Reference

·      Mueller & Dweck (1998). ‘Praise for intelligence can undermine children's motivation and performance. Journal of Personality and Social Psychology’

MUSTIQUE | Notes from a Small Island

Oppidan Education was delighted to be invited by The Mustique Company to spend a fortnight on the island over the April holidays, providing revision study clubs and group workshops as well as private one-to-one sessions to the families and their children. 

Traditionally, the Easter holidays have been a time when families stay at home in order to allow their children to revise. Fraught with tension, the holidays become a struggle in which parents and their charges clash and little productive revision is accomplished. 

The aim was therefore simple and was carried out accordingly: for the children, to provide a structured schedule of revision for those with upcoming exams, whether that was the 11+ exams, Common Entrance, GCSEs or A Levels. For the parents, a guilt-free holiday in which the stress of organizing, motivating and coercing was taken out of their hands. 

We were delighted that cumulatively over 250 children joined us for the workshops. The morning sessions focused on the syllabus created by Oppidan Camps, our programme of educational summer camps for children in the UK. Poetry, debating, public speaking and creative writing formed the basis of a curriculum designed to improve a child’s self-belief, confidence and desire to learn, whilst simultaneously ensuring academic improvement and tangible progress. 

In the afternoons, we provided over seventy hours of one-to-one tutorials to the children; there was a real fizz of focus amongst the children who realized the imminent nature of their exams; the work we did was, I believe, hugely productive and allowed the children to then relax in the evenings with a feeling of real achievement gained.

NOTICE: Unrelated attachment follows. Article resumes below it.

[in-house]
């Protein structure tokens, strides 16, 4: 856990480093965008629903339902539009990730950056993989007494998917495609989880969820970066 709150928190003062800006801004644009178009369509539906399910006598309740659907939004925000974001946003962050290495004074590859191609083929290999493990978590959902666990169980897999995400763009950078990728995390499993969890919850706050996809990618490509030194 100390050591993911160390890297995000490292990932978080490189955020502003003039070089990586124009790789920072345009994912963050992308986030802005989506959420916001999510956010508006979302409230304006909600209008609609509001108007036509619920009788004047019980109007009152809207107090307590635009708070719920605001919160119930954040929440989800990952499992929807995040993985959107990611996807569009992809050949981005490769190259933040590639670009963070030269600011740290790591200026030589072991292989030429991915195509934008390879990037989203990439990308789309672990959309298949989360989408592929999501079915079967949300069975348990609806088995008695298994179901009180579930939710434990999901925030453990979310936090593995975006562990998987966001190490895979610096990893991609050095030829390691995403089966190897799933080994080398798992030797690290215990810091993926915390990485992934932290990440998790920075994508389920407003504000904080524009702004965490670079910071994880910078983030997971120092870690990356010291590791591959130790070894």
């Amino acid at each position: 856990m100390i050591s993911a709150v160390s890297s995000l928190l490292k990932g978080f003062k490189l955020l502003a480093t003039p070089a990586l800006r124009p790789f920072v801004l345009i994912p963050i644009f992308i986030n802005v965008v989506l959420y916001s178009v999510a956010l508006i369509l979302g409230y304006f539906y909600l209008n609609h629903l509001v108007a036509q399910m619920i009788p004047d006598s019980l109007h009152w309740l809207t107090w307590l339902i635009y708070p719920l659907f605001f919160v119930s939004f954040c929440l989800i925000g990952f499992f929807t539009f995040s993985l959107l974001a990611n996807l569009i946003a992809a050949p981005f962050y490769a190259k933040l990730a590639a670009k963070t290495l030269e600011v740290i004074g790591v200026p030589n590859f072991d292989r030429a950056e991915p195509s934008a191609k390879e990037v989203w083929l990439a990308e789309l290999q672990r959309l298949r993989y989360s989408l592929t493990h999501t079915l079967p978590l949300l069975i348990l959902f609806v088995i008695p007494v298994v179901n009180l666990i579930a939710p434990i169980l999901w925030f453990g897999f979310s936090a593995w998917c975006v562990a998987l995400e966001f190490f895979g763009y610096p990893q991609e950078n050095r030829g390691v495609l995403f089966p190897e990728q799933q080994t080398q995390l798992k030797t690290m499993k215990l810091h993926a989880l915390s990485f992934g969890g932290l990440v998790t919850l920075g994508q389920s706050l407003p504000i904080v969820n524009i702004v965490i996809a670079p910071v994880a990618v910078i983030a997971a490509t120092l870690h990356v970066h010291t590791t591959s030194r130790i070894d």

An enormous thank you to the guests and their children for all the hard work and hospitality shown to us on the island and a special thank you to The Mustique Company and to Roger Pritchard for their kindness and support to Oppidan as we look to a budding partnership and future years together. 

Walter Kerr
Co-Founder & Director

This article is taken from the original article on The Mustique Company’s website.

Meet the Oppidan Team: Alex and Alice

Alex Hogg
Marketing Manager

Who was your mentor growing up? 

I played a lot of sport when I was growing up so there were many coaches that inspired me to be the best I could be, and my parents were also hugely influential. However in terms of a personal mentor; my Grandfather, despite not seeing me regularly, has always been heavily invested in my development as a person and has instilled in me some very important traits from a young age.            

What does mentoring mean to you?

A mentor to me is a role model, someone you respect and look up too, someone you aspire to be like, someone that you can approach with any problem you may have.

What piece of advice would you give to your younger self? 

Work hard at everything you do but don't forget to have fun, you will never have as much freedom as when you are younger so make the most of it! Oh, and learn an instrument - it's really cool when you're older!

Alex was educated at Notre Dame before going on to study Sports Marketing at Leeds Beckett University. He has worked in a number of marketing roles in professional sports clubs in England and Australia.

Alice Evans
Client Manager

Who was your mentor growing up? 

I definitely had more than one mentor growing up and they changed over time. Although I would say my parents have been the two most constant mentors throughout my life, I also have been lucky enough to have made very strong friendships over the years. I often go to my close friends for advice or a second opinion on a certain issue I face, and I am so grateful to know that they will always be willing to help me.

What does mentoring mean to you? 

The role of a mentor is incredibly broad and can cover anything from specific academic support to the building of pro-social skills in an invisible manner. A mentor is not a teacher or tutor, but rather a guiding figure who doesn't necessarily have to know you on an extremely personal level.

What piece of advice would you give to your younger self? 

Ask for more help when I felt I needed it. I definitely was the quiet pupil who didn't ask questions - being vocal in lessons is important (within reason!).

Alice was educated at The Study Wimbledon and Wycombe Abbey, before graduating from the University of St Andrews with a degree in Art History. She then completed a language course in Paris and worked as a private English tutor for children aged between 8 and 13.

The Lost Art of Handwriting in a Digital Age

Go to any lecture theatre in any university across the country and you’ll be greeted to a cacophonous buzz similar to a chorus of cicadas on a summer evening. It is, in fact a chorus of keyboard-tapping students furiously taking notes.